Rising gas prices crimp Americans' spending
Higher gas prices are crimping consumer spending and slowing the already-weak U.S. economy. And they could get worse in the coming months.
The Federal Reserve this week took steps to boost economic growth. But those stimulus measures are also pushing oil prices up.
The impact of the Fed's actions "is likely to weigh on the value of the U.S. dollar and lift commodity prices," said Joseph Carson, U.S. economist at AllianceBernstein. "We would not be surprised if (it) fueled more inflation in coming months, squeezing the real income of U.S. workers."
Americans are already feeling pinched by high unemployment, slow wage growth and higher gas prices.
Consumers increased their spending at retail businesses by 0.9 percent in August, the Commerce Department reported Friday. But that was largely because they paid more for gas. Excluding the impact of gas prices and a sizeable increase in auto sales, retail sales rose just 0.1 percent.
Gas prices have risen more than 50 cents per gallon in the past two months.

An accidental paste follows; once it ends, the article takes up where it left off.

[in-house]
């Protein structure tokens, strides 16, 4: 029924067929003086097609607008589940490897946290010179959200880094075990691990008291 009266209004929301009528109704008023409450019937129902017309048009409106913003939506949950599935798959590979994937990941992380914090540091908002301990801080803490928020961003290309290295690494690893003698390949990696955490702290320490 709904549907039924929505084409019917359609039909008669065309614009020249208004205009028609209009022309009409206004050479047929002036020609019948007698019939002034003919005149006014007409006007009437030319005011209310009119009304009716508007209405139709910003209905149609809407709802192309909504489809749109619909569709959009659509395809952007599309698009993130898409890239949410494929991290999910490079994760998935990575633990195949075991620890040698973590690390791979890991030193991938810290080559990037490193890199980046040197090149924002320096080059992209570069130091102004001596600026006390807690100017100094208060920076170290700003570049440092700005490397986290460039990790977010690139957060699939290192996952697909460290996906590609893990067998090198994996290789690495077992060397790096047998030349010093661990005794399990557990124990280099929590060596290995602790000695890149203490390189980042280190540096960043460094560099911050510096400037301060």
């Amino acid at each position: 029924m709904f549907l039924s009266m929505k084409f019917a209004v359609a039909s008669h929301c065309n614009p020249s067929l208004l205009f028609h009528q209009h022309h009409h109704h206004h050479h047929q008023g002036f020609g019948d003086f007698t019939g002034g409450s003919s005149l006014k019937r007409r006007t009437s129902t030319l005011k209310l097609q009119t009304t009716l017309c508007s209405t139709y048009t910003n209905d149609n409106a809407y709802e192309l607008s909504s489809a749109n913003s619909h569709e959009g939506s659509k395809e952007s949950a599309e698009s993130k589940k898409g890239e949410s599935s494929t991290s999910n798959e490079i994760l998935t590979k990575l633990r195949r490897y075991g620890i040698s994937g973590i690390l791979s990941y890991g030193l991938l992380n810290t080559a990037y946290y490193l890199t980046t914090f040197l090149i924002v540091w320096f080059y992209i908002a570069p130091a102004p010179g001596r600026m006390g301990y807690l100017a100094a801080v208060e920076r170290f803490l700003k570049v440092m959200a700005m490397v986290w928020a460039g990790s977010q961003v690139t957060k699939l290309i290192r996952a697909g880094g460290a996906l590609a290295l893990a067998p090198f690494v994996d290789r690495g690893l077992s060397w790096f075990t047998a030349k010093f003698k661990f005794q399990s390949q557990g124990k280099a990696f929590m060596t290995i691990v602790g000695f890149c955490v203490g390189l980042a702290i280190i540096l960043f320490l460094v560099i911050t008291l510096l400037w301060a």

"Consumers were not willing to spend much at the mall since they are feeling the pump price pinch," said Chris Christopher, an economist at IHS Global Insight.
Higher gas prices are eating up a bigger share of Americans' incomes than in previous years. Spending at the pump accounts for 8.2 percent of the typical family's household income, according to Fred Rozell of the Oil Price Information Service.
Those represent the biggest slice of household income spent on gas since 1981.
Average gas prices are higher this year than last year. But Americans are using less by driving more fuel-efficient cars and driving less.
Meanwhile, average wages, adjusted for inflation, have been flat for the past year, the Labor Department said Friday. That adds to the squeeze on consumers.
One silver lining is that weakness should eventually push prices back down, economists note. That's because people cut back on oil and gas consumption when prices rise.
"Unless the economic data rapidly improve, the gains in oil ... prices are unlikely to be sustained," Julian Jessop, an analyst Capital Economics, said.
The last two sentences are not true because the oil thug industry now exports most of the Gasoline produced at the U.S. Refineries to the rest of the world at extreme profit.
They couldn't give a sh!t about the U.S. market.
Gasoline is the number one export product from the United States.
Americans are subsidizing the rest of the world so they can have cheap gas.